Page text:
Emotional Intelligence Training

Emotional Intelligence Training

I was recently asked: “If there is only one product that you could offer by Capacity Trust. What would it be and why?” In other words, if we had to put all our eggs in one basket what would be the most important product or service we offer. My short answer: “Emotional Intelligence Training.” Why? If there is one thing that we do as a company that can enrich and develop people from all walks of life, EQ training would be it.

From the youngest to the oldest and from the entry level intern who just started work to the successful CEO. Everyone can benefit from growing their EQ capacity. After all that’s why we are called Capacity Trust. So why would I say that? Read on to find out.

In recent years HR Professionals have explored the links between things such as mental health, work-life balance, employee engagement and well-being with workplace performance. EQ has been linked to nearly everything related to HR. From better performance and job satisfaction to greater loyalty and increased revenues. It does not take a rocket scientist to see why this might be the case.

Several studies have posited that individuals with higher EQ or EI are more likely to show behaviours that may help them to become future leaders. EQ is relevant to nearly every job in existence. This is simply because since industrialisation we have become more reliant on working with others. Whenever you interact with one or more other people to get your job done, the person who is able to interact in a way that gets the most positive reactions from others will be the most effective.

While it is a multi-faceted concept, Emotional Intelligence, is broadly defined as the ability to recognise, understand and manage emotions in yourself and others. A person with functional levels of EQ will be able to recognise the emotions of others, understand why someone might feel this way and have the ability to know what to do in that situation. On top of this and probably more importantly, individuals with high EQ are able to manage, control and understand their own emotions. If you take a stressful work environment as an example, someone with high EQ will be able to recognise their emotional response to the stress, they will then understand where it comes from and most importantly be able to control their response to the situation. The result is a workplace where people are more controlled and the interpersonal relationships are preserved.

The meteoric rise in literature about Emotional Intelligence and the almost overnight popularity of this concept is largely due to the large increase in service related businesses. A shift from manufacturing to service increased the amount of interaction between people and created many more customer facing roles that what existed in the past. As the employee now is responsible for the image of the company to the end-user the importance of that person being in control of their emotions and their response to negative feedback and conflict is essential.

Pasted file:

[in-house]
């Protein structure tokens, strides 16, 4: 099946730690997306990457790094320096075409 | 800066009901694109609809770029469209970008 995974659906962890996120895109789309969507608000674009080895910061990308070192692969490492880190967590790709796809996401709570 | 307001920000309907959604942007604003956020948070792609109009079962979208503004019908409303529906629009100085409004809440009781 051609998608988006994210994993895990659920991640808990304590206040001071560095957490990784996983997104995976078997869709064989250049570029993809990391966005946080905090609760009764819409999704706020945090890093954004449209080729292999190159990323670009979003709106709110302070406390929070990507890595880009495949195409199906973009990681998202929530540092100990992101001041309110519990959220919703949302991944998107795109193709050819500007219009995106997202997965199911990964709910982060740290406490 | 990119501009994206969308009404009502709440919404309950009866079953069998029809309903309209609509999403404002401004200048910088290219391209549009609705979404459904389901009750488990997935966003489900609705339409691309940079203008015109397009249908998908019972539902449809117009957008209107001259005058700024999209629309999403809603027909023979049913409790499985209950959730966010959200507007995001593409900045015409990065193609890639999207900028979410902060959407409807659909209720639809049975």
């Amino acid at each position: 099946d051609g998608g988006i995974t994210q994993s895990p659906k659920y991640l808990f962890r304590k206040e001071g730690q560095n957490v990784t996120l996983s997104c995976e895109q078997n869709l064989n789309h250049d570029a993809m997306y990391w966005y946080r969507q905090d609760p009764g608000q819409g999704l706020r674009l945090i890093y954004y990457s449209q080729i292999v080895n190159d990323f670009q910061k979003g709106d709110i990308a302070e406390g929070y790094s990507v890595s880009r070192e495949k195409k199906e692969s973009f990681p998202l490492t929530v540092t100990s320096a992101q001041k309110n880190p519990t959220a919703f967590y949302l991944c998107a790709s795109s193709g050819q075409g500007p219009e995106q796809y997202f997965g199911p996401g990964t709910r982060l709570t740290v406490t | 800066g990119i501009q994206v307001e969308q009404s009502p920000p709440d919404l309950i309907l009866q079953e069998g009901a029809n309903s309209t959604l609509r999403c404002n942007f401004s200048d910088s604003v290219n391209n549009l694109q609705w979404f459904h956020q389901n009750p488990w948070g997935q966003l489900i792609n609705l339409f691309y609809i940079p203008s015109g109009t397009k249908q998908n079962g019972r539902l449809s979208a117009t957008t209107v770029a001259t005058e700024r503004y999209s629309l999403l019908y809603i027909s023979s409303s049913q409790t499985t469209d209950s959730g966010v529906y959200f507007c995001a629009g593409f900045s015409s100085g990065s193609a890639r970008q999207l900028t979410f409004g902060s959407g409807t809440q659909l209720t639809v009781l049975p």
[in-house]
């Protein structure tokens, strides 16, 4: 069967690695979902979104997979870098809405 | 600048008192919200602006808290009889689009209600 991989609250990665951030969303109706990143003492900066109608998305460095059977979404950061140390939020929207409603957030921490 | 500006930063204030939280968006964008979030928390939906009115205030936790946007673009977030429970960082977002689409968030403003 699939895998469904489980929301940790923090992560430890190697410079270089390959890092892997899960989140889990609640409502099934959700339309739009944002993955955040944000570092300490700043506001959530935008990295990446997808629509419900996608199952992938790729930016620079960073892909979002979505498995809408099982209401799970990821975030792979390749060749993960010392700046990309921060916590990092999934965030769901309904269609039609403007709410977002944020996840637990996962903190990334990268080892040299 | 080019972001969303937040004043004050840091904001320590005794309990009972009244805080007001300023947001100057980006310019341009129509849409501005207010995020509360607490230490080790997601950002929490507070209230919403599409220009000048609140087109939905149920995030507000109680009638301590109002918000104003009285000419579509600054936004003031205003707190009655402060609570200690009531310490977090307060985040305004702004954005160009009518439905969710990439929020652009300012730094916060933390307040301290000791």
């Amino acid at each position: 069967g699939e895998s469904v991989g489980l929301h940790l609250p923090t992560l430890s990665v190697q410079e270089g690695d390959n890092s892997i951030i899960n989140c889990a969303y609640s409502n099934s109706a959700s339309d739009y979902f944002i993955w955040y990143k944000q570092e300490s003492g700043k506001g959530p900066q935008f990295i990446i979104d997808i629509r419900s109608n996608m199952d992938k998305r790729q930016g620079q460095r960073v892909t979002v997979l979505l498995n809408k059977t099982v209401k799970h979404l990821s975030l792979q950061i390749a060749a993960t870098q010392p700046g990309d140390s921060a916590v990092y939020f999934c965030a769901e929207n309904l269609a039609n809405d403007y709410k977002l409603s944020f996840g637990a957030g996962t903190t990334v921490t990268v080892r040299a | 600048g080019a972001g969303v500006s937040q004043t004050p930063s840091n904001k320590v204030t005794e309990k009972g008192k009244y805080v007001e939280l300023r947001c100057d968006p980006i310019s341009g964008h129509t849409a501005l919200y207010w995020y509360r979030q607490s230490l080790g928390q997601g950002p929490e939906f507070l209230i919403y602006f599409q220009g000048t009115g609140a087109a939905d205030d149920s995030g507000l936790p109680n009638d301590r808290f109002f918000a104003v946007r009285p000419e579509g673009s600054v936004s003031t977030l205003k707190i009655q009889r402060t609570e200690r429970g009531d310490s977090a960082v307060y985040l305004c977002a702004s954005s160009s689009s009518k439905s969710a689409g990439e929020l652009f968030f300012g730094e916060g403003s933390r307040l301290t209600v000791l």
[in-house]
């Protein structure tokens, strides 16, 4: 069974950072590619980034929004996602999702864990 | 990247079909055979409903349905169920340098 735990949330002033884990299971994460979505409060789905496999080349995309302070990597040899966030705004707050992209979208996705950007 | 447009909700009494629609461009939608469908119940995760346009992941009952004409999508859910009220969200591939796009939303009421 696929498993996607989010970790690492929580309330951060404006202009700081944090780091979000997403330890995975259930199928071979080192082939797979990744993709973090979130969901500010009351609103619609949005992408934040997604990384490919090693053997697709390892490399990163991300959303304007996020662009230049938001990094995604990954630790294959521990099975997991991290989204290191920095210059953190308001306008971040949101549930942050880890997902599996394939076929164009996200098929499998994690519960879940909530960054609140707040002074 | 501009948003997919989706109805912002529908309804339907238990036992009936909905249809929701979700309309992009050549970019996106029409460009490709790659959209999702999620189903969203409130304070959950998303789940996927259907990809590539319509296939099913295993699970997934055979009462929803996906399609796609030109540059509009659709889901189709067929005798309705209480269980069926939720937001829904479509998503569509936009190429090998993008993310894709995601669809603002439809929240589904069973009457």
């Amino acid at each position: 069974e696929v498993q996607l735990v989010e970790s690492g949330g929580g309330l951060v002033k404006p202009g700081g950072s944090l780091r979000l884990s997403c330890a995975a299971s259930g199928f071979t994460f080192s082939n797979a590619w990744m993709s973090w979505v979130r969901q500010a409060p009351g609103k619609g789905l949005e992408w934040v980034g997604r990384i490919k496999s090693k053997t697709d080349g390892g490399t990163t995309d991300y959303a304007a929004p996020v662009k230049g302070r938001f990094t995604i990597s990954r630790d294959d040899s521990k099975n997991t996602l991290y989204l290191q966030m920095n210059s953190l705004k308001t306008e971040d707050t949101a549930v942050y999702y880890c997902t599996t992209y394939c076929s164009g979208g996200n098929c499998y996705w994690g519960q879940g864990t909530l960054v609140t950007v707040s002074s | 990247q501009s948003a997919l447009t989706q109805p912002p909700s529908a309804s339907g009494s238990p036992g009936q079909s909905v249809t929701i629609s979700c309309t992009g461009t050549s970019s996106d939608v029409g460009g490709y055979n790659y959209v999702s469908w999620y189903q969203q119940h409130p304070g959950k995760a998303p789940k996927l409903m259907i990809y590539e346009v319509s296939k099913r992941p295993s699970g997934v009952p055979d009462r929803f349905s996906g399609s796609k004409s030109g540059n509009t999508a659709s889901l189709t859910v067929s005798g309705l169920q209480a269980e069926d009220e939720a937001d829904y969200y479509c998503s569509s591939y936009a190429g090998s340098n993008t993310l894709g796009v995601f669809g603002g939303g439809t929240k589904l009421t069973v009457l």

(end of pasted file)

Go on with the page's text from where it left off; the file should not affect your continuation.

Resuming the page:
Theories of EQ are based on either ability, personality or mixed models. The models that focus on ability suggest that EQ is an ability much like speaking or writing skills and it is something that can be learnt and improved upon. Personality based models suggest that EQ is based on the inherent characteristics of a person and it is something you either have or you don’t. Mixed models, of course, is a mix between the two.

Our perspective at Capacity Trust, probably leans more toward the mixed model as there are certain characteristics that would make it easier for someone to improve their EQ but essentially it is a skill that is available for everyone to learn. We have even had success in training near illiterate employees in improving their EQ. The point is this, HR Managers have to allow some form of development of EQ in their staff. All jobs are stressful and the ability to manage our response to those stressors are essential to the smooth functioning of any organisation.

Three quick strategies to improve EQ in your company.

1.) Identify emotional stressors in a particular job.

When employees recognise and understand their emotional responses to a stressor they will be more likely to manage their behavioural response to those triggers.

2.) Recognise that emotion can be transmitted

Very often if someone is in a “bad mood” this can easily be transmitted to others. A fight with a spouse before work or an argument with a child can result in someone being angry, hurt or upset. If this person then enters the office feeling like this the emotional response can quickly be transmitted to others. Understanding this phenomenon can help individuals to manage their communications and actions to suit the situation.

3.)Train employees in coping strategies.

Investing in training employees in communication, stress management and general emotional intelligence enhancing training can do wonders to help employees deal more effectively with personal setbacks and stresses than may impact on their performance at work. This in turn may lead to greater on the job performance and general workplace satisfaction.

Daniel Goleman, the man responsible for launching EQ into the public consciousness has this to say about Leading at an Emotional Level: